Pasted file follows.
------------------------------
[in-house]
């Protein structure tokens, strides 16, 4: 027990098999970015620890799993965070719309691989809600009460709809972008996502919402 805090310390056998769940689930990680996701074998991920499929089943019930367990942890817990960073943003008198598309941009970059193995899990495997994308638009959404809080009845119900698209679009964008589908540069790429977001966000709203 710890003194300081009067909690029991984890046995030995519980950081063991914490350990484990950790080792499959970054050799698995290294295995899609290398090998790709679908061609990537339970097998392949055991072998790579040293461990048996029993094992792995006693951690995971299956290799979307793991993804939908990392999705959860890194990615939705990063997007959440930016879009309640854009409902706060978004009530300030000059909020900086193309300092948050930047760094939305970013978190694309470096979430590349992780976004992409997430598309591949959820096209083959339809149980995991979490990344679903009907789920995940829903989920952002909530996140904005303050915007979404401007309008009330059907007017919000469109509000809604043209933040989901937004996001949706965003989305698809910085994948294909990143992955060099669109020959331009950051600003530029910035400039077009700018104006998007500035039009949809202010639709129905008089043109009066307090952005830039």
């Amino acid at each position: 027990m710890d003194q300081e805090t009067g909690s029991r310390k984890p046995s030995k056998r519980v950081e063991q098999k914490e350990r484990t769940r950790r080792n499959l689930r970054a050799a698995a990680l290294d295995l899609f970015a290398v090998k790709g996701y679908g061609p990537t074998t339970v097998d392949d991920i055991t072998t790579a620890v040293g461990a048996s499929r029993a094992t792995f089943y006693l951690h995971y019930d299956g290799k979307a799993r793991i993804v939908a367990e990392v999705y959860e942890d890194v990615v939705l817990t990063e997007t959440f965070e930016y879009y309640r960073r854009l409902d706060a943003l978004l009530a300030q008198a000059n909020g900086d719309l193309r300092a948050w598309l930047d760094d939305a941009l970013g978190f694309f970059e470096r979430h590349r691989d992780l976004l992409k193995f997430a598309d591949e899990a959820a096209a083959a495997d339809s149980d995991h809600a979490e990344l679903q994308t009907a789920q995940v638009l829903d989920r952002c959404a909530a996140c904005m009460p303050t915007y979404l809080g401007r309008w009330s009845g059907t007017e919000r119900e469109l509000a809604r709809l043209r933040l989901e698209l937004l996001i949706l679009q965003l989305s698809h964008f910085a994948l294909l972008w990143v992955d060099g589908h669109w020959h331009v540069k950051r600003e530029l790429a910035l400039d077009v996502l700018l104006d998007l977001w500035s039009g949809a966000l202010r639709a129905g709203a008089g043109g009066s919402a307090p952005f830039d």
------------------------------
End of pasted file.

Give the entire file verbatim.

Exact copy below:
[in-house]
């Protein structure tokens, strides 16, 4: 027990098999970015620890799993965070719309691989809600009460709809972008996502919402 805090310390056998769940689930990680996701074998991920499929089943019930367990942890817990960073943003008198598309941009970059193995899990495997994308638009959404809080009845119900698209679009964008589908540069790429977001966000709203 710890003194300081009067909690029991984890046995030995519980950081063991914490350990484990950790080792499959970054050799698995290294295995899609290398090998790709679908061609990537339970097998392949055991072998790579040293461990048996029993094992792995006693951690995971299956290799979307793991993804939908990392999705959860890194990615939705990063997007959440930016879009309640854009409902706060978004009530300030000059909020900086193309300092948050930047760094939305970013978190694309470096979430590349992780976004992409997430598309591949959820096209083959339809149980995991979490990344679903009907789920995940829903989920952002909530996140904005303050915007979404401007309008009330059907007017919000469109509000809604043209933040989901937004996001949706965003989305698809910085994948294909990143992955060099669109020959331009950051600003530029910035400039077009700018104006998007500035039009949809202010639709129905008089043109009066307090952005830039």
């Amino acid at each position: 027990m710890d003194q300081e805090t009067g909690s029991r310390k984890p046995s030995k056998r519980v950081e063991q098999k914490e350990r484990t769940r950790r080792n499959l689930r970054a050799a698995a990680l290294d295995l899609f970015a290398v090998k790709g996701y679908g061609p990537t074998t339970v097998d392949d991920i055991t072998t790579a620890v040293g461990a048996s499929r029993a094992t792995f089943y006693l951690h995971y019930d299956g290799k979307a799993r793991i993804v939908a367990e990392v999705y959860e942890d890194v990615v939705l817990t990063e997007t959440f965070e930016y879009y309640r960073r854009l409902d706060a943003l978004l009530a300030q008198a000059n909020g900086d719309l193309r300092a948050w598309l930047d760094d939305a941009l970013g978190f694309f970059e470096r979430h590349r691989d992780l976004l992409k193995f997430a598309d591949e899990a959820a096209a083959a495997d339809s149980d995991h809600a979490e990344l679903q994308t009907a789920q995940v638009l829903d989920r952002c959404a909530a996140c904005m009460p303050t915007y979404l809080g401007r309008w009330s009845g059907t007017e919000r119900e469109l509000a809604r709809l043209r933040l989901e698209l937004l996001i949706l679009q965003l989305s698809h964008f910085a994948l294909l972008w990143v992955d060099g589908h669109w020959h331009v540069k950051r600003e530029l790429a910035l400039d077009v996502l700018l104006d998007l977001w500035s039009g949809a966000l202010r639709a129905g709203a008089g043109g009066s919402a307090p952005f830039d």